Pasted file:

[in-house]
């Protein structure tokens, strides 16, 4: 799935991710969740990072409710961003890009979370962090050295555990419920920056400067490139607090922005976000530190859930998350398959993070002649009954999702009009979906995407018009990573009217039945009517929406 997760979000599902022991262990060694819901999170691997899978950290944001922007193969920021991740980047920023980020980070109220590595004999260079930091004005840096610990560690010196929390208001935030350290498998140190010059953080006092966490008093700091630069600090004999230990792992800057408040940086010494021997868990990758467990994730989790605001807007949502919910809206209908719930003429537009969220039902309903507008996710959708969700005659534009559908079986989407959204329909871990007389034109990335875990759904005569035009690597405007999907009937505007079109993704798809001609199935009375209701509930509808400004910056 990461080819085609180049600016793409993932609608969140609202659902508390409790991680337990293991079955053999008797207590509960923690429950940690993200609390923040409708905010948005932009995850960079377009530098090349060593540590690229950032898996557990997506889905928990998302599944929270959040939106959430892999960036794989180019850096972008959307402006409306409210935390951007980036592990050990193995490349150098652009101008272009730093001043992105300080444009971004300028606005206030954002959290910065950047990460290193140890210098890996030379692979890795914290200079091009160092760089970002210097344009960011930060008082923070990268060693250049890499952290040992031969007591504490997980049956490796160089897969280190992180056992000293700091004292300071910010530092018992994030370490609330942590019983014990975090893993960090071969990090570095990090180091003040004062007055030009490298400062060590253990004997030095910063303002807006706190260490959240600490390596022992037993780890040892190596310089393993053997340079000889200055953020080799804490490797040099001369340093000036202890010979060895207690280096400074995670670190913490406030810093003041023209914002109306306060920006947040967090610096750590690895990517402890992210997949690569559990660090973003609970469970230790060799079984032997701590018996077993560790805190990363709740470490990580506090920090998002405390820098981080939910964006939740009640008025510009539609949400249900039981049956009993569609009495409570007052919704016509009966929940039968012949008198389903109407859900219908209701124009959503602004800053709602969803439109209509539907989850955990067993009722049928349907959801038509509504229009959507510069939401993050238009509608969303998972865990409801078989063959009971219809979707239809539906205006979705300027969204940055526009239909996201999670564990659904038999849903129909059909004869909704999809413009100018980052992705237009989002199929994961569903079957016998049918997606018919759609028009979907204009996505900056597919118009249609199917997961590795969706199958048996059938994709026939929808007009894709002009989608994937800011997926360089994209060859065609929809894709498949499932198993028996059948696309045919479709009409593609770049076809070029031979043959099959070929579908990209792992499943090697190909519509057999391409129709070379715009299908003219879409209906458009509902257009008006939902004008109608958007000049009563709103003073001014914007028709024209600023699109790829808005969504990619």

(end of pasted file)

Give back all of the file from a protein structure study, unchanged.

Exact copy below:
[in-house]
């Protein structure tokens, strides 16, 4: 799935991710969740990072409710961003890009979370962090050295555990419920920056400067490139607090922005976000530190859930998350398959993070002649009954999702009009979906995407018009990573009217039945009517929406 997760979000599902022991262990060694819901999170691997899978950290944001922007193969920021991740980047920023980020980070109220590595004999260079930091004005840096610990560690010196929390208001935030350290498998140190010059953080006092966490008093700091630069600090004999230990792992800057408040940086010494021997868990990758467990994730989790605001807007949502919910809206209908719930003429537009969220039902309903507008996710959708969700005659534009559908079986989407959204329909871990007389034109990335875990759904005569035009690597405007999907009937505007079109993704798809001609199935009375209701509930509808400004910056 990461080819085609180049600016793409993932609608969140609202659902508390409790991680337990293991079955053999008797207590509960923690429950940690993200609390923040409708905010948005932009995850960079377009530098090349060593540590690229950032898996557990997506889905928990998302599944929270959040939106959430892999960036794989180019850096972008959307402006409306409210935390951007980036592990050990193995490349150098652009101008272009730093001043992105300080444009971004300028606005206030954002959290910065950047990460290193140890210098890996030379692979890795914290200079091009160092760089970002210097344009960011930060008082923070990268060693250049890499952290040992031969007591504490997980049956490796160089897969280190992180056992000293700091004292300071910010530092018992994030370490609330942590019983014990975090893993960090071969990090570095990090180091003040004062007055030009490298400062060590253990004997030095910063303002807006706190260490959240600490390596022992037993780890040892190596310089393993053997340079000889200055953020080799804490490797040099001369340093000036202890010979060895207690280096400074995670670190913490406030810093003041023209914002109306306060920006947040967090610096750590690895990517402890992210997949690569559990660090973003609970469970230790060799079984032997701590018996077993560790805190990363709740470490990580506090920090998002405390820098981080939910964006939740009640008025510009539609949400249900039981049956009993569609009495409570007052919704016509009966929940039968012949008198389903109407859900219908209701124009959503602004800053709602969803439109209509539907989850955990067993009722049928349907959801038509509504229009959507510069939401993050238009509608969303998972865990409801078989063959009971219809979707239809539906205006979705300027969204940055526009239909996201999670564990659904038999849903129909059909004869909704999809413009100018980052992705237009989002199929994961569903079957016998049918997606018919759609028009979907204009996505900056597919118009249609199917997961590795969706199958048996059938994709026939929808007009894709002009989608994937800011997926360089994209060859065609929809894709498949499932198993028996059948696309045919479709009409593609770049076809070029031979043959099959070929579908990209792992499943090697190909519509057999391409129709070379715009299908003219879409209906458009509902257009008006939902004008109608958007000049009563709103003073001014914007028709024209600023699109790829808005969504990619």